Behavioral health providers agree that following detention or arrest, the best place for many people with mental illness or addictions is in community treatment, not in jail or prison. Not only is it good public policy from a health perspective, but it saves money for the counties and states, since treatment in the community is far less costly than incarceration.
But this rarely happens in reality, since the jail diversion programs that make this possible are only beginning to take shape nationwide. Donald L. Polzin, executive director of the Gulf Bend Center in Victoria, Texas, and chair of the Justice Committee for NACBHDD (the National Association of County Behavioral Health and Developmental Disabilities Directors), is working to communicate “best practices” for diverting people with mental illness away from prisons and jails.
Most people who end up in jail who have mental illness are not dangerous and have not committed any violent crime, said Polzin. Two of every three people with a mental illness who end up in jail “are there because they have decompensated in some way, become a nuisance, trespassed, done this or that which is not socially acceptable,” said Polzin. “They commit a minor misdemeanor offense, and then they sit in jail because they are not able to post bond.”
Root of the problem
Those with a mental illness who are fortunate enough to have benefits such as Medicaid or SSI find those benefits are suspended or terminated by federal law when they enter incarceration, even before trial when they are presumed innocent. Thus, he explains, the costs for any mental health treatment they receive – as well as the jail costs – become ‘100-percent county costs,’ he said, noting that in most cases, counties run the most of the nation’s jails. He called the costs of such treatment “a huge burden for counties.”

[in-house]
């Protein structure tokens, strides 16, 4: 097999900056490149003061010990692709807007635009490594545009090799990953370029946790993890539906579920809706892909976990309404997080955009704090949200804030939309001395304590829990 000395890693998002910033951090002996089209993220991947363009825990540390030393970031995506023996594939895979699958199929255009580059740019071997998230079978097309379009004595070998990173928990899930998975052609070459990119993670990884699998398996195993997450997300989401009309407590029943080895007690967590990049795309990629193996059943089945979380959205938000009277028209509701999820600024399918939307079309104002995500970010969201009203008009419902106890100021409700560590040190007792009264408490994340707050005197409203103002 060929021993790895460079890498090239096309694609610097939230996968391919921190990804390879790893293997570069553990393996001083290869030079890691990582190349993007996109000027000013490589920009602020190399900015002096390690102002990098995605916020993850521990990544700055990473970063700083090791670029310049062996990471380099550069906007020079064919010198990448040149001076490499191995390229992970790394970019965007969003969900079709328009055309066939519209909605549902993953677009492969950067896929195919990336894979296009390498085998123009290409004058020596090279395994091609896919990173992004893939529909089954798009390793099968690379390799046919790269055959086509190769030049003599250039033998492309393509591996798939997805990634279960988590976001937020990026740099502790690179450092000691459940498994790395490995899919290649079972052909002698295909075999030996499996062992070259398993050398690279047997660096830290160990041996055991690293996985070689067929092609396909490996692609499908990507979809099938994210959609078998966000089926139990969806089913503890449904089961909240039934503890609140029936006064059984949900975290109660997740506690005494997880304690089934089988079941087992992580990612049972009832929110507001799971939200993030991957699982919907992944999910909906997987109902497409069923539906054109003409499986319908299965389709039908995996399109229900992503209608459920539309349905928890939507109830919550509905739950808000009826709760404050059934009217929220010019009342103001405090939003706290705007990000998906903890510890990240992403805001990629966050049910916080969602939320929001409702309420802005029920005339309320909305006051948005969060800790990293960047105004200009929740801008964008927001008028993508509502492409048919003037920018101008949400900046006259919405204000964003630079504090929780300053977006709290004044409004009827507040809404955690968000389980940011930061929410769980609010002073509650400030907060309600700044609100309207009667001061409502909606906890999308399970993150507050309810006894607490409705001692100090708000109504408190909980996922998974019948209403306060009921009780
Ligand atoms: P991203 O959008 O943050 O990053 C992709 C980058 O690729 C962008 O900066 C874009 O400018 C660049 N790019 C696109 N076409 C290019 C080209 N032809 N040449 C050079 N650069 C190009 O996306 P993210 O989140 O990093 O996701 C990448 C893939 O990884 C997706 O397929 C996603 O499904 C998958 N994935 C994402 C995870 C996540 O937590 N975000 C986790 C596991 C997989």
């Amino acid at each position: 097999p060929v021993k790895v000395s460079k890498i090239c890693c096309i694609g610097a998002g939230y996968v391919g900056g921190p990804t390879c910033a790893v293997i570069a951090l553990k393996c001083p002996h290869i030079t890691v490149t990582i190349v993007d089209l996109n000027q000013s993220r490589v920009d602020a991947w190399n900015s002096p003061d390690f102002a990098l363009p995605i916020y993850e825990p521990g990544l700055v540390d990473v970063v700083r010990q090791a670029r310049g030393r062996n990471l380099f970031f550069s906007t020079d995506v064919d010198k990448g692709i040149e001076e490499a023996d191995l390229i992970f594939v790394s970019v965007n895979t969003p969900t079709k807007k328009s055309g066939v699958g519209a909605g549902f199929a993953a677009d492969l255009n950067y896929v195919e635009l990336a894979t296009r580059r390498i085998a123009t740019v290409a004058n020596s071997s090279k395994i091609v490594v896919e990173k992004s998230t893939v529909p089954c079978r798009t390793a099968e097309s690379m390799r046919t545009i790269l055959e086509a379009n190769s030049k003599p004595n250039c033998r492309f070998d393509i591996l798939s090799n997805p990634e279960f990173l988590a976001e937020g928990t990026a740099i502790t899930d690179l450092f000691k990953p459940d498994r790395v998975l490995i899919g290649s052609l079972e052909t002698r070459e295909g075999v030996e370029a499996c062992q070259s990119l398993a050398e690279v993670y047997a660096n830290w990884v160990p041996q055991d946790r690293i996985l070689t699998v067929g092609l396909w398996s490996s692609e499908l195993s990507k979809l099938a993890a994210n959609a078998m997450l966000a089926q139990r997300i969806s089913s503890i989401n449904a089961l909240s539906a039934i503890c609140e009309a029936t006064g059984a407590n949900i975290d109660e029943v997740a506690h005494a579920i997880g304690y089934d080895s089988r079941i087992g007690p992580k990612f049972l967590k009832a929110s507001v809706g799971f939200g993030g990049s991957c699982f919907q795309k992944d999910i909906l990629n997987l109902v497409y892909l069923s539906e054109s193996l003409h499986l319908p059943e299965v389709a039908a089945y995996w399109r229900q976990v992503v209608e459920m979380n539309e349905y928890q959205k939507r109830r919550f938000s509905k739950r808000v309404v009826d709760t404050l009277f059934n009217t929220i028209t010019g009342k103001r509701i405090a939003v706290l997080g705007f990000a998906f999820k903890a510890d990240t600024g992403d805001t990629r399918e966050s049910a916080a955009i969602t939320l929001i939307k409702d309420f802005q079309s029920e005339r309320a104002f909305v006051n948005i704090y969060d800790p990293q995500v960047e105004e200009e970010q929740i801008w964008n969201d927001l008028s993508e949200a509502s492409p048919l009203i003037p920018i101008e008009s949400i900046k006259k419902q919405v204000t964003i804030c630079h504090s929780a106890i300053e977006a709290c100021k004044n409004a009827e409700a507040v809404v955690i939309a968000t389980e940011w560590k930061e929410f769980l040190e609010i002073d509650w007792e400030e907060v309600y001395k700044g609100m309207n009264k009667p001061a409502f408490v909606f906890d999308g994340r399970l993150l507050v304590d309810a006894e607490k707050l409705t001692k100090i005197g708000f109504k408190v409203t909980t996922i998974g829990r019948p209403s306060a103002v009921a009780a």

In cases involving non-violent, mentally ill detainees, it makes far more sense to divert from jail, retain or gain access to available benefits and provide treatment in the community, said Polzin. He adds that up to now, “we have invested a lot of money in treating symptoms rather than in root causes, with root causes (of many detentions and bookings) being substance abuse or mental illness. “
But getting adequate money to do this is a problem, said Polzin. While prisons are a big for-profit industry in many states, including Texas, funding for mental health treatment just isn’t there. “We’re 50th in the nation in per capita funding for mental health,” said Polzin. And, no matter how much support there is for diversion from jail, “the problem we run into is that you have to have something to divert to,” he said. And this is where the funding pinch really hurts. “We need to invest in treatment, so that we have a well-developed safety net to catch these people.” Otherwise, a revolving door cycle begins: the mentally ill will find themselves in jail not once, but many times.